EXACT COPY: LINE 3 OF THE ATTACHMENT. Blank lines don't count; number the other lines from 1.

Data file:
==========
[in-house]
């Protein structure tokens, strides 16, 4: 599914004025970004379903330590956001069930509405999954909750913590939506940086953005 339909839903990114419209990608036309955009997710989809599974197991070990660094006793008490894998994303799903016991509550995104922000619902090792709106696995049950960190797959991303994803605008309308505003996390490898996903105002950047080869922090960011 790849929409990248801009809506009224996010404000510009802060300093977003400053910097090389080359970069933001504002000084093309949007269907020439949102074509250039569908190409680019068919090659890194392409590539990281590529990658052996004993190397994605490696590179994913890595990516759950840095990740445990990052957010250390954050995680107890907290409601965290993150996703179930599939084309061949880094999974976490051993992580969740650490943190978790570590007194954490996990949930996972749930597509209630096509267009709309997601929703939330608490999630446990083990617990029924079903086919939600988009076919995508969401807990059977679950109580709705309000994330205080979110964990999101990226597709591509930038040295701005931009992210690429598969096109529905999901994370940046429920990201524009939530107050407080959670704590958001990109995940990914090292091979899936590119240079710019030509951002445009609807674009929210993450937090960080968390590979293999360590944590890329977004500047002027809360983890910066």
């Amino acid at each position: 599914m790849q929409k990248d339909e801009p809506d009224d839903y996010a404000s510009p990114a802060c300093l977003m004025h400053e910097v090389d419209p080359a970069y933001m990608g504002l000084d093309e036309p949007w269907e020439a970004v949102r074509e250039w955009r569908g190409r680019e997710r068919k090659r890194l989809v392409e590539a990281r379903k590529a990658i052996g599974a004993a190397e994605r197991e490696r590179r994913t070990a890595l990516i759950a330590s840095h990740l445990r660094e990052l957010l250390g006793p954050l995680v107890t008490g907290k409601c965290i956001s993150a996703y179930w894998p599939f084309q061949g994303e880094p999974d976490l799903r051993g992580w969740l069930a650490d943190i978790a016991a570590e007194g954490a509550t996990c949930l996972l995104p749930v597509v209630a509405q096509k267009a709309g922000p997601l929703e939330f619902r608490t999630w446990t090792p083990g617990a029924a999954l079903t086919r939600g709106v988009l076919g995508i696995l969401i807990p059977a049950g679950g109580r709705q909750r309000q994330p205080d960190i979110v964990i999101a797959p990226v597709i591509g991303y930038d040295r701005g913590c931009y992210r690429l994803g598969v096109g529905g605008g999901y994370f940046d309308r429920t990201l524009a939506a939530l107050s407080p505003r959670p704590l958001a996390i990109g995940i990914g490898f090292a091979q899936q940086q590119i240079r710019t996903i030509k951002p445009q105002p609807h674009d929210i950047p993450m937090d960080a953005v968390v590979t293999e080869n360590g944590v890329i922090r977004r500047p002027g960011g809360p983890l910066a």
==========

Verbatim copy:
């Amino acid at each position: 599914m790849q929409k990248d339909e801009p809506d009224d839903y996010a404000s510009p990114a802060c300093l977003m004025h400053e910097v090389d419209p080359a970069y933001m990608g504002l000084d093309e036309p949007w269907e020439a970004v949102r074509e250039w955009r569908g190409r680019e997710r068919k090659r890194l989809v392409e590539a990281r379903k590529a990658i052996g599974a004993a190397e994605r197991e490696r590179r994913t070990a890595l990516i759950a330590s840095h990740l445990r660094e990052l957010l250390g006793p954050l995680v107890t008490g907290k409601c965290i956001s993150a996703y179930w894998p599939f084309q061949g994303e880094p999974d976490l799903r051993g992580w969740l069930a650490d943190i978790a016991a570590e007194g954490a509550t996990c949930l996972l995104p749930v597509v209630a509405q096509k267009a709309g922000p997601l929703e939330f619902r608490t999630w446990t090792p083990g617990a029924a999954l079903t086919r939600g709106v988009l076919g995508i696995l969401i807990p059977a049950g679950g109580r709705q909750r309000q994330p205080d960190i979110v964990i999101a797959p990226v597709i591509g991303y930038d040295r701005g913590c931009y992210r690429l994803g598969v096109g529905g605008g999901y994370f940046d309308r429920t990201l524009a939506a939530l107050s407080p505003r959670p704590l958001a996390i990109g995940i990914g490898f090292a091979q899936q940086q590119i240079r710019t996903i030509k951002p445009q105002p609807h674009d929210i950047p993450m937090d960080a953005v968390v590979t293999e080869n360590g944590v890329i922090r977004r500047p002027g960011g809360p983890l910066a």